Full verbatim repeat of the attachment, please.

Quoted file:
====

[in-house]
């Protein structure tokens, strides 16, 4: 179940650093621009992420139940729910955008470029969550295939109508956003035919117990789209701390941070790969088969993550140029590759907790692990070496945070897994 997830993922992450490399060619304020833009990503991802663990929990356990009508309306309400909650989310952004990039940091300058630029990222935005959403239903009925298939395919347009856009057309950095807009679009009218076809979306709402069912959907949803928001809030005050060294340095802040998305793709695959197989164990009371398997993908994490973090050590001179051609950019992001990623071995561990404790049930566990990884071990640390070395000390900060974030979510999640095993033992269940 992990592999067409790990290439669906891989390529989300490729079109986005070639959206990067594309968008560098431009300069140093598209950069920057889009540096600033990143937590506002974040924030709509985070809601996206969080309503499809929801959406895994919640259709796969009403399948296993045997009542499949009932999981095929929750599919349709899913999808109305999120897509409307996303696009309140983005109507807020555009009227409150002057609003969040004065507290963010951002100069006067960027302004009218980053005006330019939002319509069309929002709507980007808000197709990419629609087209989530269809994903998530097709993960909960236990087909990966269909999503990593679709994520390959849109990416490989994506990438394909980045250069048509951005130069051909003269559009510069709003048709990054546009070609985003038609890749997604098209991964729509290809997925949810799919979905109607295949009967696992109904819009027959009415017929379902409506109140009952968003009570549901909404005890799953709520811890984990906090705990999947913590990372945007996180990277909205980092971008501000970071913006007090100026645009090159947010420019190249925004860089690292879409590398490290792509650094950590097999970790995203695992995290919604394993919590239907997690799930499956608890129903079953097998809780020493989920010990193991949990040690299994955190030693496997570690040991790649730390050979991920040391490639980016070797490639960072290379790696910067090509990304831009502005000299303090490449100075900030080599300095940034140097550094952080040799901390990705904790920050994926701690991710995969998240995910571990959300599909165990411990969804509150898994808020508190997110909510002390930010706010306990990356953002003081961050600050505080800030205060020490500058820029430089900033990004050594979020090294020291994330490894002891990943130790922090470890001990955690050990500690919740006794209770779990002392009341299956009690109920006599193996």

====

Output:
[in-house]
């Protein structure tokens, strides 16, 4: 179940650093621009992420139940729910955008470029969550295939109508956003035919117990789209701390941070790969088969993550140029590759907790692990070496945070897994 997830993922992450490399060619304020833009990503991802663990929990356990009508309306309400909650989310952004990039940091300058630029990222935005959403239903009925298939395919347009856009057309950095807009679009009218076809979306709402069912959907949803928001809030005050060294340095802040998305793709695959197989164990009371398997993908994490973090050590001179051609950019992001990623071995561990404790049930566990990884071990640390070395000390900060974030979510999640095993033992269940 992990592999067409790990290439669906891989390529989300490729079109986005070639959206990067594309968008560098431009300069140093598209950069920057889009540096600033990143937590506002974040924030709509985070809601996206969080309503499809929801959406895994919640259709796969009403399948296993045997009542499949009932999981095929929750599919349709899913999808109305999120897509409307996303696009309140983005109507807020555009009227409150002057609003969040004065507290963010951002100069006067960027302004009218980053005006330019939002319509069309929002709507980007808000197709990419629609087209989530269809994903998530097709993960909960236990087909990966269909999503990593679709994520390959849109990416490989994506990438394909980045250069048509951005130069051909003269559009510069709003048709990054546009070609985003038609890749997604098209991964729509290809997925949810799919979905109607295949009967696992109904819009027959009415017929379902409506109140009952968003009570549901909404005890799953709520811890984990906090705990999947913590990372945007996180990277909205980092971008501000970071913006007090100026645009090159947010420019190249925004860089690292879409590398490290792509650094950590097999970790995203695992995290919604394993919590239907997690799930499956608890129903079953097998809780020493989920010990193991949990040690299994955190030693496997570690040991790649730390050979991920040391490639980016070797490639960072290379790696910067090509990304831009502005000299303090490449100075900030080599300095940034140097550094952080040799901390990705904790920050994926701690991710995969998240995910571990959300599909165990411990969804509150898994808020508190997110909510002390930010706010306990990356953002003081961050600050505080800030205060020490500058820029430089900033990004050594979020090294020291994330490894002891990943130790922090470890001990955690050990500690919740006794209770779990002392009341299956009690109920006599193996």